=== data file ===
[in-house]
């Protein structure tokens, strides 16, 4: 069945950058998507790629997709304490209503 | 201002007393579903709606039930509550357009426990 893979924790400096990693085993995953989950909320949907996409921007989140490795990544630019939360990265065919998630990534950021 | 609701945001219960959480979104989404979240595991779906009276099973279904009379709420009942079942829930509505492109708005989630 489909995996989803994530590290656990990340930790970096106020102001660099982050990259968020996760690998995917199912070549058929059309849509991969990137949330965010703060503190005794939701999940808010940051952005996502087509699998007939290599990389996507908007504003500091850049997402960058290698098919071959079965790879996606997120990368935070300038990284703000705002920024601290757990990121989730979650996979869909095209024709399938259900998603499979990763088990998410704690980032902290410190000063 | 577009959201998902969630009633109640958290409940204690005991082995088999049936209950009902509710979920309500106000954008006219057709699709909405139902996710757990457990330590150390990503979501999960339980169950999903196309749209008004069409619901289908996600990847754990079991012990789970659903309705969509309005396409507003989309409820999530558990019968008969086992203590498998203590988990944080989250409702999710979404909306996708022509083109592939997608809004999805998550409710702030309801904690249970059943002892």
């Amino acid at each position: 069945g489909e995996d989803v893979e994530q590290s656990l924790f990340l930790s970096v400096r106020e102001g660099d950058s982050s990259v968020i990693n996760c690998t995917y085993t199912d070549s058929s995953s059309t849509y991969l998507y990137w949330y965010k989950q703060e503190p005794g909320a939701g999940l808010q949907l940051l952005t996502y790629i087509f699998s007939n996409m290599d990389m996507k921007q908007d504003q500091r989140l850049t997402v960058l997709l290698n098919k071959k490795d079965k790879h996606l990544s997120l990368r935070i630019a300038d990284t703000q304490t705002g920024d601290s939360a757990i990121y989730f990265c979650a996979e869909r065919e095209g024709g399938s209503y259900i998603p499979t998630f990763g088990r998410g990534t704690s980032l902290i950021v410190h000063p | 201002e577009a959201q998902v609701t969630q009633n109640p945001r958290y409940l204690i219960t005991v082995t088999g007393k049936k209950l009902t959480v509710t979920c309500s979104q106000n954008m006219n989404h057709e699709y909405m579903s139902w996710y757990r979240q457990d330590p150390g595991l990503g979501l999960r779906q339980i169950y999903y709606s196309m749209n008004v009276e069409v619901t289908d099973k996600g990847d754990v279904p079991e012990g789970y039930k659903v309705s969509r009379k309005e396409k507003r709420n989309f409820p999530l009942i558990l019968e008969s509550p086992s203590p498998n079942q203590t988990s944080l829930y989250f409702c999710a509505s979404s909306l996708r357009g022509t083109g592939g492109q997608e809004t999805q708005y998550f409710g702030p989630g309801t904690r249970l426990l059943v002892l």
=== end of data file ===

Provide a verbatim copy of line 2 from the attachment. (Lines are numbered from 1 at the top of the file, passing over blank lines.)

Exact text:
């Protein structure tokens, strides 16, 4: 069945950058998507790629997709304490209503 | 201002007393579903709606039930509550357009426990 893979924790400096990693085993995953989950909320949907996409921007989140490795990544630019939360990265065919998630990534950021 | 609701945001219960959480979104989404979240595991779906009276099973279904009379709420009942079942829930509505492109708005989630 489909995996989803994530590290656990990340930790970096106020102001660099982050990259968020996760690998995917199912070549058929059309849509991969990137949330965010703060503190005794939701999940808010940051952005996502087509699998007939290599990389996507908007504003500091850049997402960058290698098919071959079965790879996606997120990368935070300038990284703000705002920024601290757990990121989730979650996979869909095209024709399938259900998603499979990763088990998410704690980032902290410190000063 | 577009959201998902969630009633109640958290409940204690005991082995088999049936209950009902509710979920309500106000954008006219057709699709909405139902996710757990457990330590150390990503979501999960339980169950999903196309749209008004069409619901289908996600990847754990079991012990789970659903309705969509309005396409507003989309409820999530558990019968008969086992203590498998203590988990944080989250409702999710979404909306996708022509083109592939997608809004999805998550409710702030309801904690249970059943002892």